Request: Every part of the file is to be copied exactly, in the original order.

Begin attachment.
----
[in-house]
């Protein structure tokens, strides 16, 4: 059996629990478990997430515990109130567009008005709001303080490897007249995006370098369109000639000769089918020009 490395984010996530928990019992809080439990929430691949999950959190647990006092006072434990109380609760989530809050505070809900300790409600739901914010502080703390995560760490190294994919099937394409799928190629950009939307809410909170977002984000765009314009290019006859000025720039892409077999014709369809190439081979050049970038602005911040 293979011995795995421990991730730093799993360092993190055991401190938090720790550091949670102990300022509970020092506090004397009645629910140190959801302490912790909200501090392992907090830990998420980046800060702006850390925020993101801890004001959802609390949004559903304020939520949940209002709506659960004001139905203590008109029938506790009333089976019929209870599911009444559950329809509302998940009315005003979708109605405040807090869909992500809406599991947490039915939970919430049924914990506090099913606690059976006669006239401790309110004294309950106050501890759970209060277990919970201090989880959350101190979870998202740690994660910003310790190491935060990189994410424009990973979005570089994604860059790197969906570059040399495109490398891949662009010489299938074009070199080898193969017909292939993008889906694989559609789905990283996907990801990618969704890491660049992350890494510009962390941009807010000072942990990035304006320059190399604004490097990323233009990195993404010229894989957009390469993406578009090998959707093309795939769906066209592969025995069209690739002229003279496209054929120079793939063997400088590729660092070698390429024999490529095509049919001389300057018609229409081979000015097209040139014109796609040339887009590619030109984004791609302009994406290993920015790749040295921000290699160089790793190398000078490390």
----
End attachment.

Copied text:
[in-house]
């Protein structure tokens, strides 16, 4: 059996629990478990997430515990109130567009008005709001303080490897007249995006370098369109000639000769089918020009 490395984010996530928990019992809080439990929430691949999950959190647990006092006072434990109380609760989530809050505070809900300790409600739901914010502080703390995560760490190294994919099937394409799928190629950009939307809410909170977002984000765009314009290019006859000025720039892409077999014709369809190439081979050049970038602005911040 293979011995795995421990991730730093799993360092993190055991401190938090720790550091949670102990300022509970020092506090004397009645629910140190959801302490912790909200501090392992907090830990998420980046800060702006850390925020993101801890004001959802609390949004559903304020939520949940209002709506659960004001139905203590008109029938506790009333089976019929209870599911009444559950329809509302998940009315005003979708109605405040807090869909992500809406599991947490039915939970919430049924914990506090099913606690059976006669006239401790309110004294309950106050501890759970209060277990919970201090989880959350101190979870998202740690994660910003310790190491935060990189994410424009990973979005570089994604860059790197969906570059040399495109490398891949662009010489299938074009070199080898193969017909292939993008889906694989559609789905990283996907990801990618969704890491660049992350890494510009962390941009807010000072942990990035304006320059190399604004490097990323233009990195993404010229894989957009390469993406578009090998959707093309795939769906066209592969025995069209690739002229003279496209054929120079793939063997400088590729660092070698390429024999490529095509049919001389300057018609229409081979000015097209040139014109796609040339887009590619030109984004791609302009994406290993920015790749040295921000290699160089790793190398000078490390």